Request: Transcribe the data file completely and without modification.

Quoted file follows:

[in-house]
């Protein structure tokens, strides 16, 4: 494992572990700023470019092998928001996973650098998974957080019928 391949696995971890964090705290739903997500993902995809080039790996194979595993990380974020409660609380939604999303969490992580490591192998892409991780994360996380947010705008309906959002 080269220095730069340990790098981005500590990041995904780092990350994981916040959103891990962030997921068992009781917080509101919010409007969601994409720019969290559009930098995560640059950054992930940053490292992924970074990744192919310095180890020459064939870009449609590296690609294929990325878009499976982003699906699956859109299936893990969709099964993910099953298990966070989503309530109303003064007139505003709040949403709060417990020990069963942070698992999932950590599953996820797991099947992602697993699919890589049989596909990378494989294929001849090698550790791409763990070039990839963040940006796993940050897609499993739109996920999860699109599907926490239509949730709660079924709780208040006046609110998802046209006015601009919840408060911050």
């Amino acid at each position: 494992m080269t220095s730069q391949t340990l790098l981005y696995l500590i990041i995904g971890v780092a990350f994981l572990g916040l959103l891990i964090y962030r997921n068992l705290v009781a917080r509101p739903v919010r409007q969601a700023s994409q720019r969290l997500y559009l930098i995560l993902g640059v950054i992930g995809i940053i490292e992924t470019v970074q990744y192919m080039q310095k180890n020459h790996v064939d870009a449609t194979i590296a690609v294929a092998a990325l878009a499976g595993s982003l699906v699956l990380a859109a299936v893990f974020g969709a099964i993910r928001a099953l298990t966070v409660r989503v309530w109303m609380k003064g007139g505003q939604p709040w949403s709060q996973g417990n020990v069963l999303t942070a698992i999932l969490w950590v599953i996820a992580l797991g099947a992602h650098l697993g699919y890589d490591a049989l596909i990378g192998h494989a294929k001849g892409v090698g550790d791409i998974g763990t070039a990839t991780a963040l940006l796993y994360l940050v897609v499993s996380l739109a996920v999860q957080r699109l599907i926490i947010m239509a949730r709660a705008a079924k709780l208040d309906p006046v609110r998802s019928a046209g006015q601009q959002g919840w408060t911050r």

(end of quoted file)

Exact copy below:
[in-house]
């Protein structure tokens, strides 16, 4: 494992572990700023470019092998928001996973650098998974957080019928 391949696995971890964090705290739903997500993902995809080039790996194979595993990380974020409660609380939604999303969490992580490591192998892409991780994360996380947010705008309906959002 080269220095730069340990790098981005500590990041995904780092990350994981916040959103891990962030997921068992009781917080509101919010409007969601994409720019969290559009930098995560640059950054992930940053490292992924970074990744192919310095180890020459064939870009449609590296690609294929990325878009499976982003699906699956859109299936893990969709099964993910099953298990966070989503309530109303003064007139505003709040949403709060417990020990069963942070698992999932950590599953996820797991099947992602697993699919890589049989596909990378494989294929001849090698550790791409763990070039990839963040940006796993940050897609499993739109996920999860699109599907926490239509949730709660079924709780208040006046609110998802046209006015601009919840408060911050």
């Amino acid at each position: 494992m080269t220095s730069q391949t340990l790098l981005y696995l500590i990041i995904g971890v780092a990350f994981l572990g916040l959103l891990i964090y962030r997921n068992l705290v009781a917080r509101p739903v919010r409007q969601a700023s994409q720019r969290l997500y559009l930098i995560l993902g640059v950054i992930g995809i940053i490292e992924t470019v970074q990744y192919m080039q310095k180890n020459h790996v064939d870009a449609t194979i590296a690609v294929a092998a990325l878009a499976g595993s982003l699906v699956l990380a859109a299936v893990f974020g969709a099964i993910r928001a099953l298990t966070v409660r989503v309530w109303m609380k003064g007139g505003q939604p709040w949403s709060q996973g417990n020990v069963l999303t942070a698992i999932l969490w950590v599953i996820a992580l797991g099947a992602h650098l697993g699919y890589d490591a049989l596909i990378g192998h494989a294929k001849g892409v090698g550790d791409i998974g763990t070039a990839t991780a963040l940006l796993y994360l940050v897609v499993s996380l739109a996920v999860q957080r699109l599907i926490i947010m239509a949730r709660a705008a079924k709780l208040d309906p006046v609110r998802s019928a046209g006015q601009q959002g919840w408060t911050r």